Doxxing is the collection and publishing of someone’s private information online, usually done with the intent of inciting harassment in real life. While not technically illegal, it’s considered harassment by most people, and there have been bills proposed to make it a crime.
Do I Have to Worry About It?
Probably not. Doxxing is generally a targeted abuse, similar to harassment in real life, and unless you’ve got a target on your back, you’re probably safe. It normally affects famous people—particularly Internet famous people, such as live streamers, YouTubers, and social media celebrities. Since many of them go by an online alias, revealing their real name is a major violation of privacy. Having your name, phone number, and address posted online leaves you vulnerable to real crimes, like swatting, physical harassment, and stalking.
While you might not have to worry as much if you have a small Internet presence, these days you can very quickly go viral for all the wrong reasons. Political debates, in particular, are a hot topic on sites like Twitter and Facebook (where your personal information likely already resides), and one wrong word can trigger a wave of hate from whoever disagrees with you.
Occasionally, people dox for other reasons, like in 2013 when Reddit accidentally accused the wrong person of being the Boston Bomber. He wasn’t the bomber; he was a victim who had died in the incident, but his family had to deal with droves of angry people until the real suspect was found. This form of Internet vigilantism seems justifiable to the people doing it, which makes it spread much quicker and arguably makes it more dangerous.
How To Protect Yourself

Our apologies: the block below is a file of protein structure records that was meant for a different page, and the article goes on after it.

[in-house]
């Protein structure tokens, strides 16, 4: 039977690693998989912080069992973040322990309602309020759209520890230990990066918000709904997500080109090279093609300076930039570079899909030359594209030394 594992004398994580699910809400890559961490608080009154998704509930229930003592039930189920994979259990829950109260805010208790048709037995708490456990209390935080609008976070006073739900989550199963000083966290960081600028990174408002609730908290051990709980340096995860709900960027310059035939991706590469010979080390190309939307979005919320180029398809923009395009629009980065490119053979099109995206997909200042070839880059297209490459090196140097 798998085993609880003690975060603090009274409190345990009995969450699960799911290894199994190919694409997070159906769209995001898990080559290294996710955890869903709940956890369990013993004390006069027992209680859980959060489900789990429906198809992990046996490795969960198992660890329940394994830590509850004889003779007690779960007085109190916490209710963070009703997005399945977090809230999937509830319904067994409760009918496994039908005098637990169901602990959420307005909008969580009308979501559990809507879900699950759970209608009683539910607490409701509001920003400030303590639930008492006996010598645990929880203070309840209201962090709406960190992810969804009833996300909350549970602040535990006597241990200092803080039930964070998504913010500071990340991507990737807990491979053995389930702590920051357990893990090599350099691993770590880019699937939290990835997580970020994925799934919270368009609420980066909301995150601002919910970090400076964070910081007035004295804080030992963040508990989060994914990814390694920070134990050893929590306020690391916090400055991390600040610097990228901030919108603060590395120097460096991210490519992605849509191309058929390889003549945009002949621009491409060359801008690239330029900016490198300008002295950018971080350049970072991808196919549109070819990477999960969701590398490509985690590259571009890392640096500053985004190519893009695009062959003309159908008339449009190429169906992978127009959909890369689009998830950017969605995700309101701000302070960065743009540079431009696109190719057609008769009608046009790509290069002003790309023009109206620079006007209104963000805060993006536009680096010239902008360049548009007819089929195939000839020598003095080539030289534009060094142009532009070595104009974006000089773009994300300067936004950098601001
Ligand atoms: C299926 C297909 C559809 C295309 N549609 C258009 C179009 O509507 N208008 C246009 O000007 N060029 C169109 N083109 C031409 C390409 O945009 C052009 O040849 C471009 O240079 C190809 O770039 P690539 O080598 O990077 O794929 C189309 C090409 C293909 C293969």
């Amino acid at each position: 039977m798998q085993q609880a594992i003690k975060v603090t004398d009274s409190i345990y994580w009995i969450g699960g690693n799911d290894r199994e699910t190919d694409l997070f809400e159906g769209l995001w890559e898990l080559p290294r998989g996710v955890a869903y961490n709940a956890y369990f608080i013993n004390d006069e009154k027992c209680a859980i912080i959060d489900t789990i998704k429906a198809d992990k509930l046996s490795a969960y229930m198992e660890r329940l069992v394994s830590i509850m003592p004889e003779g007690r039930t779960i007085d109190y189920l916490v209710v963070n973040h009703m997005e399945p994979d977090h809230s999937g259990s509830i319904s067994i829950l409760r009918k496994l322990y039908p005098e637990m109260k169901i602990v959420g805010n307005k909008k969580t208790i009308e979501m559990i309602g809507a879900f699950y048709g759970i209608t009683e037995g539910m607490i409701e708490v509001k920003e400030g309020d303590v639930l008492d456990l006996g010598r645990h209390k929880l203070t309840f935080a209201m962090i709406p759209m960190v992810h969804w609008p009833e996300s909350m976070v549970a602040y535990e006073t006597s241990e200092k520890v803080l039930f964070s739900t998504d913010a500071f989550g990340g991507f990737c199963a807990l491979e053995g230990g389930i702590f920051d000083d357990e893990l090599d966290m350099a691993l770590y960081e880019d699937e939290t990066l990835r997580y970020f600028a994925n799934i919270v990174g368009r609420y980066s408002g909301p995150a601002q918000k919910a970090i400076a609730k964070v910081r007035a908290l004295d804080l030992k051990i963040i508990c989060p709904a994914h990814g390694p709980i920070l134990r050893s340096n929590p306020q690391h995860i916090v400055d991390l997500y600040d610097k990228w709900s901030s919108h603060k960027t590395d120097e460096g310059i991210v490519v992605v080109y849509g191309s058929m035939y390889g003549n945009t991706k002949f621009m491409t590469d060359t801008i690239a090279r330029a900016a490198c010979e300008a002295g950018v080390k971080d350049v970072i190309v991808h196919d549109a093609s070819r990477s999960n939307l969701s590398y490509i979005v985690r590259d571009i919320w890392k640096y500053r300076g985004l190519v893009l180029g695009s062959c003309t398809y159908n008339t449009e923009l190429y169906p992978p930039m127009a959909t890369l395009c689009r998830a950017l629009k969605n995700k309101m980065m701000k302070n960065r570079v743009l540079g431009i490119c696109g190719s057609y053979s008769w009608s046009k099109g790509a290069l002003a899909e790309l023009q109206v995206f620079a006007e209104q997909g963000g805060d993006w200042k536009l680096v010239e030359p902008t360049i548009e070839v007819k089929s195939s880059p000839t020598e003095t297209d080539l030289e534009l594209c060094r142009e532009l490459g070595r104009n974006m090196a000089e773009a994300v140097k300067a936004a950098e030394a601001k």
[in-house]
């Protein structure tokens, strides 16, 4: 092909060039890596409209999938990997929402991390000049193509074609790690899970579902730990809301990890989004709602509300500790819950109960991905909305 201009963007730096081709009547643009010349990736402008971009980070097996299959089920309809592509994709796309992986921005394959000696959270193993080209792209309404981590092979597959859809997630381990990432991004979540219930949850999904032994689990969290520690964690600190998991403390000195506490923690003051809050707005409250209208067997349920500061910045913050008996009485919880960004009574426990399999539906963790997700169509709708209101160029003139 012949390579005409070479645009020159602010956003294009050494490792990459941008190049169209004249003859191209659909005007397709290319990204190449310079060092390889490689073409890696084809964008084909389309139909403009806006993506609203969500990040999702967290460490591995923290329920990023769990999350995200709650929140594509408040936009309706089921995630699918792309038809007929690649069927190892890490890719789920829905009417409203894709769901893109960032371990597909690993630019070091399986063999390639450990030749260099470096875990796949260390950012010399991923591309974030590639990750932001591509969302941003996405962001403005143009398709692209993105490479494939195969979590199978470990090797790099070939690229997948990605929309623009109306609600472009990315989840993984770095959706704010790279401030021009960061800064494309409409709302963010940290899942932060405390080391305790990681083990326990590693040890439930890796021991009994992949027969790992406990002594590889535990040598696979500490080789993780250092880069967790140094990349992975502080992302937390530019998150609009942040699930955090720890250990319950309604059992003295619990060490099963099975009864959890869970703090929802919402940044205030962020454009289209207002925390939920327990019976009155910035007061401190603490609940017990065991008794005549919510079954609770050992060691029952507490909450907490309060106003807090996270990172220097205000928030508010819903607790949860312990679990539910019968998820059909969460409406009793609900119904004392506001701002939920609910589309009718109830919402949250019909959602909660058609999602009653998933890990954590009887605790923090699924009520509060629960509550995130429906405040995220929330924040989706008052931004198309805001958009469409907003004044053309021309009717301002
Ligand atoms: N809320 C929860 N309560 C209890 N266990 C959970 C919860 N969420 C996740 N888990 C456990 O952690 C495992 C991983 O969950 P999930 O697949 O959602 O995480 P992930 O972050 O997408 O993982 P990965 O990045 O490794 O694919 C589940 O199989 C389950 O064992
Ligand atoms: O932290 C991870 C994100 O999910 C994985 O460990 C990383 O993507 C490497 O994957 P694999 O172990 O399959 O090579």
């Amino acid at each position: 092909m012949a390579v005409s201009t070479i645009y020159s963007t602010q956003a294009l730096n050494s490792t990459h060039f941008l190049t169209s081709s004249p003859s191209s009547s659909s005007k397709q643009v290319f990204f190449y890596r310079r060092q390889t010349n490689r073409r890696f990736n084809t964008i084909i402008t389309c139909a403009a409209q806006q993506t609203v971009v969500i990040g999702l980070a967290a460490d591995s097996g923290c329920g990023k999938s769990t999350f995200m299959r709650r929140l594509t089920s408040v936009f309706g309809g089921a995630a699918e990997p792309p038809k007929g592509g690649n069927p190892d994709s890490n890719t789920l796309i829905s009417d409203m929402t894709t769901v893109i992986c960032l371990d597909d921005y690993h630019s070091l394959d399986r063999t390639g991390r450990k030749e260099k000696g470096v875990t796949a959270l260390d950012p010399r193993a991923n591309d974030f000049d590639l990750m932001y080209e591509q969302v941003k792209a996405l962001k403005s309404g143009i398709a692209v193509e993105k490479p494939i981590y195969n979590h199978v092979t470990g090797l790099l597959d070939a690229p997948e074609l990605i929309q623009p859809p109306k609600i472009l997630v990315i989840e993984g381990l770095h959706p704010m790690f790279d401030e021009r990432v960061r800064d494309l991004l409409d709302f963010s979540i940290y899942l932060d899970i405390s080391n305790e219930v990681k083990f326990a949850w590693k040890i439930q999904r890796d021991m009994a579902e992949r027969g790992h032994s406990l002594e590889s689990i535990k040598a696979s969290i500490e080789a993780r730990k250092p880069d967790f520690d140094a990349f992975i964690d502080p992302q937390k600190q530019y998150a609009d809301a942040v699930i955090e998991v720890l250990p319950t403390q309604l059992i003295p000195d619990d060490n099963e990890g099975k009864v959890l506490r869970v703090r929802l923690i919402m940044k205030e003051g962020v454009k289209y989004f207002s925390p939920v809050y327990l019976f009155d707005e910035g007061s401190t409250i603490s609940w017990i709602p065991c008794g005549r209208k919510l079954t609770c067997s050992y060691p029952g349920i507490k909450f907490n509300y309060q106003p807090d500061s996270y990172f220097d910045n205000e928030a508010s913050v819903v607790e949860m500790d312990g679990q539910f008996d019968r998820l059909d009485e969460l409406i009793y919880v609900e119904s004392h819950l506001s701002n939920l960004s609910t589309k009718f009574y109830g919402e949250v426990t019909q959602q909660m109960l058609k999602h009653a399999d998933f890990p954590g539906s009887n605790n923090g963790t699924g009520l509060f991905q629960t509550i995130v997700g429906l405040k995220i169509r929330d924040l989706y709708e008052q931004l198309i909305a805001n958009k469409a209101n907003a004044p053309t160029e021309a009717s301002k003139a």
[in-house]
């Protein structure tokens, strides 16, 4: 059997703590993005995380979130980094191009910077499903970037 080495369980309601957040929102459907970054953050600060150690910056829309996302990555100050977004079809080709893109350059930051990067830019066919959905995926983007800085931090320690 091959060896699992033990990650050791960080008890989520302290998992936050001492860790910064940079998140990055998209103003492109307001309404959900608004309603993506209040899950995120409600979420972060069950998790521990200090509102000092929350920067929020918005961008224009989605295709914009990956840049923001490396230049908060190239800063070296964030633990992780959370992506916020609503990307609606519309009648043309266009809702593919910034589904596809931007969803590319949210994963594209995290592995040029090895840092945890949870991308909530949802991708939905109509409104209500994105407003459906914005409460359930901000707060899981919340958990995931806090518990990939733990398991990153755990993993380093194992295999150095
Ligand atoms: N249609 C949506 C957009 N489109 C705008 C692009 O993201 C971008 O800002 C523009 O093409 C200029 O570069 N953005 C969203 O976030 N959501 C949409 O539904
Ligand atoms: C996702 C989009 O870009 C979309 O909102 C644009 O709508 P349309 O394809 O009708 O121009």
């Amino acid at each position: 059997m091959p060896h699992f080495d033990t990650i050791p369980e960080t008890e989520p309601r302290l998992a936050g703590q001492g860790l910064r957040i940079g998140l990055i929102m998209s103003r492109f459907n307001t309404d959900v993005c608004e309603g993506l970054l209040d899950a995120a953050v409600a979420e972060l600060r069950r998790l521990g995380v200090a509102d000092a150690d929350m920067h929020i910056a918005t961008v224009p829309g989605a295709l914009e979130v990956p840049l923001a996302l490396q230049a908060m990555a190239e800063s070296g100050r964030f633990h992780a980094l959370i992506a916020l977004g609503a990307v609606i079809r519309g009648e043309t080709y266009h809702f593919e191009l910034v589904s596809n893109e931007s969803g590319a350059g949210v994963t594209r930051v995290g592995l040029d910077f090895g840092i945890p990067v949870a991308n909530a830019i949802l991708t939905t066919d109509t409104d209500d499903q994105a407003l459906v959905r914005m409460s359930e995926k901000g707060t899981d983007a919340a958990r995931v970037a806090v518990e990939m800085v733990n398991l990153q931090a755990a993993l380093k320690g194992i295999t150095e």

The large majority of doxxing incidents are just people collecting your personal information from social media sites, not any actual computer hacking. It’s hard to stop it from happening because people generally share way too much info freely online, and even relatively private people could fall victim to it.
For example, even if you’ve got your birthday hidden on your Facebook profile, people can find it out just by scrolling down your timeline and looking for “Happy birthday! Finally able to hit the bars!” posts. Once they know exactly when you were born, they can more easily access data on other sites. But, while hiding your birthday publicly won’t stop Internet Sherlock Holmes from finding your info, it will stop lots of nosy people, so it’s best to keep it private.
Realistically though, hiding all of your personal information and becoming anonymous goes against the point of social media. Sure, it makes sense never to post your address, phone number, or birthday online, but people can infer a lot about you based on seemingly innocuous posts—even little details like where you work.
Deleting old posts and making sure to be careful in the future is an option, or you could go nuclear and delete your social media accounts altogether, but most people won’t be bothered to do so. And remember, most people don’t have to worry much about this in the first place. Just please don’t post your debit card online.